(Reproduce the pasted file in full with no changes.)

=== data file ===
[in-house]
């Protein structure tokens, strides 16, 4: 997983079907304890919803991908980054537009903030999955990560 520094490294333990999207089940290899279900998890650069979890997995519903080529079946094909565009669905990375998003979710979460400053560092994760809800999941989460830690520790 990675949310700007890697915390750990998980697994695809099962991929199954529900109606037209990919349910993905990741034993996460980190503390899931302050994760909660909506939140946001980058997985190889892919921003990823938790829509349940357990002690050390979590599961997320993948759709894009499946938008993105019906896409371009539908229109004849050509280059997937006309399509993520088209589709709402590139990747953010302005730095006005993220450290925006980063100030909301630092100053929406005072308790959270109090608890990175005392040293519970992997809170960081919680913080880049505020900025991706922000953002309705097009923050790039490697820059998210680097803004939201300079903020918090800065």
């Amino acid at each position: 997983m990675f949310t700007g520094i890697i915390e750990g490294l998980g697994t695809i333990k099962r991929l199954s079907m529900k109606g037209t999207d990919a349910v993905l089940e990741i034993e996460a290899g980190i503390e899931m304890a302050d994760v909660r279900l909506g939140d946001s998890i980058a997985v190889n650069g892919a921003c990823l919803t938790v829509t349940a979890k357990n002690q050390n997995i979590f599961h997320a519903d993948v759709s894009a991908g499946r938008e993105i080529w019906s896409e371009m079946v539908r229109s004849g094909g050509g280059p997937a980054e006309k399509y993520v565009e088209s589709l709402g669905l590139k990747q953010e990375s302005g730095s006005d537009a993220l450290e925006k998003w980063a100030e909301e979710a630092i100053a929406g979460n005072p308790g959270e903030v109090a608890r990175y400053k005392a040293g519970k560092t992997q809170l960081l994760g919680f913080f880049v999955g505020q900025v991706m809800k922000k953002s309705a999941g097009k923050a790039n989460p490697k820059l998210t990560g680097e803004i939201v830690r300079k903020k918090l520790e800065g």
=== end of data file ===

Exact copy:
[in-house]
């Protein structure tokens, strides 16, 4: 997983079907304890919803991908980054537009903030999955990560 520094490294333990999207089940290899279900998890650069979890997995519903080529079946094909565009669905990375998003979710979460400053560092994760809800999941989460830690520790 990675949310700007890697915390750990998980697994695809099962991929199954529900109606037209990919349910993905990741034993996460980190503390899931302050994760909660909506939140946001980058997985190889892919921003990823938790829509349940357990002690050390979590599961997320993948759709894009499946938008993105019906896409371009539908229109004849050509280059997937006309399509993520088209589709709402590139990747953010302005730095006005993220450290925006980063100030909301630092100053929406005072308790959270109090608890990175005392040293519970992997809170960081919680913080880049505020900025991706922000953002309705097009923050790039490697820059998210680097803004939201300079903020918090800065």
């Amino acid at each position: 997983m990675f949310t700007g520094i890697i915390e750990g490294l998980g697994t695809i333990k099962r991929l199954s079907m529900k109606g037209t999207d990919a349910v993905l089940e990741i034993e996460a290899g980190i503390e899931m304890a302050d994760v909660r279900l909506g939140d946001s998890i980058a997985v190889n650069g892919a921003c990823l919803t938790v829509t349940a979890k357990n002690q050390n997995i979590f599961h997320a519903d993948v759709s894009a991908g499946r938008e993105i080529w019906s896409e371009m079946v539908r229109s004849g094909g050509g280059p997937a980054e006309k399509y993520v565009e088209s589709l709402g669905l590139k990747q953010e990375s302005g730095s006005d537009a993220l450290e925006k998003w980063a100030e909301e979710a630092i100053a929406g979460n005072p308790g959270e903030v109090a608890r990175y400053k005392a040293g519970k560092t992997q809170l960081l994760g919680f913080f880049v999955g505020q900025v991706m809800k922000k953002s309705a999941g097009k923050a790039n989460p490697k820059l998210t990560g680097e803004i939201v830690r300079k903020k918090l520790e800065g």